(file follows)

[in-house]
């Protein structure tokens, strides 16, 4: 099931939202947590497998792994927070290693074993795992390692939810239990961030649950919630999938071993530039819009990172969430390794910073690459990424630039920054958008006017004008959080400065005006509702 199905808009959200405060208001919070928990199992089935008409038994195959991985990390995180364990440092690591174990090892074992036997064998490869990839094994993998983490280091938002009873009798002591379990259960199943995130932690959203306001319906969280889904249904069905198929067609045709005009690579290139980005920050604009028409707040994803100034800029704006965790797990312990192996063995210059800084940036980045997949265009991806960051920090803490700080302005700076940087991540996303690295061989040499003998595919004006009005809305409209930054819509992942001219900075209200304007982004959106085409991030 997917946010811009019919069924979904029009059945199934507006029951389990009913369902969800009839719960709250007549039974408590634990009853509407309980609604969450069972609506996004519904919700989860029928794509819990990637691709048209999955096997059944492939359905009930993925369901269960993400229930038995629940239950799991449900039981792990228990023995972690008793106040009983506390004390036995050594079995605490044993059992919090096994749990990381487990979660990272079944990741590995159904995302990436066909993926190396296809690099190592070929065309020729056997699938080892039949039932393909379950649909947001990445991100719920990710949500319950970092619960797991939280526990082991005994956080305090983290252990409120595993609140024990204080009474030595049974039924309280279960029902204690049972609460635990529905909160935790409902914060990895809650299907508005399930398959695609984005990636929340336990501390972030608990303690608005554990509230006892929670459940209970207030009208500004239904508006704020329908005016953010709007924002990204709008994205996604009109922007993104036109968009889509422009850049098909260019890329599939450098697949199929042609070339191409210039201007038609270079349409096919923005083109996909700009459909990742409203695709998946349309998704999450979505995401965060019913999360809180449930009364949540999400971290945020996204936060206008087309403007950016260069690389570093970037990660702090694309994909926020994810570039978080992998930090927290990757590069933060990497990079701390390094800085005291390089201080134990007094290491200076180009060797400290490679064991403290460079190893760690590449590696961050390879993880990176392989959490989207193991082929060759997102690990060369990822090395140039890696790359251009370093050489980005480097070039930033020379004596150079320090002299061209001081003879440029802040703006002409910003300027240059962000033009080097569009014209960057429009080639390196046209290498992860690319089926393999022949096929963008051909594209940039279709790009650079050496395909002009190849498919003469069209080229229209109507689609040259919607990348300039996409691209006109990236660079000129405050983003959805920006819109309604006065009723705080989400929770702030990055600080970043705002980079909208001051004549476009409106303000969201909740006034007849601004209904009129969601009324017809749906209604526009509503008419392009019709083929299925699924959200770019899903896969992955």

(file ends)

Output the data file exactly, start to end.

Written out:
[in-house]
């Protein structure tokens, strides 16, 4: 099931939202947590497998792994927070290693074993795992390692939810239990961030649950919630999938071993530039819009990172969430390794910073690459990424630039920054958008006017004008959080400065005006509702 199905808009959200405060208001919070928990199992089935008409038994195959991985990390995180364990440092690591174990090892074992036997064998490869990839094994993998983490280091938002009873009798002591379990259960199943995130932690959203306001319906969280889904249904069905198929067609045709005009690579290139980005920050604009028409707040994803100034800029704006965790797990312990192996063995210059800084940036980045997949265009991806960051920090803490700080302005700076940087991540996303690295061989040499003998595919004006009005809305409209930054819509992942001219900075209200304007982004959106085409991030 997917946010811009019919069924979904029009059945199934507006029951389990009913369902969800009839719960709250007549039974408590634990009853509407309980609604969450069972609506996004519904919700989860029928794509819990990637691709048209999955096997059944492939359905009930993925369901269960993400229930038995629940239950799991449900039981792990228990023995972690008793106040009983506390004390036995050594079995605490044993059992919090096994749990990381487990979660990272079944990741590995159904995302990436066909993926190396296809690099190592070929065309020729056997699938080892039949039932393909379950649909947001990445991100719920990710949500319950970092619960797991939280526990082991005994956080305090983290252990409120595993609140024990204080009474030595049974039924309280279960029902204690049972609460635990529905909160935790409902914060990895809650299907508005399930398959695609984005990636929340336990501390972030608990303690608005554990509230006892929670459940209970207030009208500004239904508006704020329908005016953010709007924002990204709008994205996604009109922007993104036109968009889509422009850049098909260019890329599939450098697949199929042609070339191409210039201007038609270079349409096919923005083109996909700009459909990742409203695709998946349309998704999450979505995401965060019913999360809180449930009364949540999400971290945020996204936060206008087309403007950016260069690389570093970037990660702090694309994909926020994810570039978080992998930090927290990757590069933060990497990079701390390094800085005291390089201080134990007094290491200076180009060797400290490679064991403290460079190893760690590449590696961050390879993880990176392989959490989207193991082929060759997102690990060369990822090395140039890696790359251009370093050489980005480097070039930033020379004596150079320090002299061209001081003879440029802040703006002409910003300027240059962000033009080097569009014209960057429009080639390196046209290498992860690319089926393999022949096929963008051909594209940039279709790009650079050496395909002009190849498919003469069209080229229209109507689609040259919607990348300039996409691209006109990236660079000129405050983003959805920006819109309604006065009723705080989400929770702030990055600080970043705002980079909208001051004549476009409106303000969201909740006034007849601004209904009129969601009324017809749906209604526009509503008419392009019709083929299925699924959200770019899903896969992955």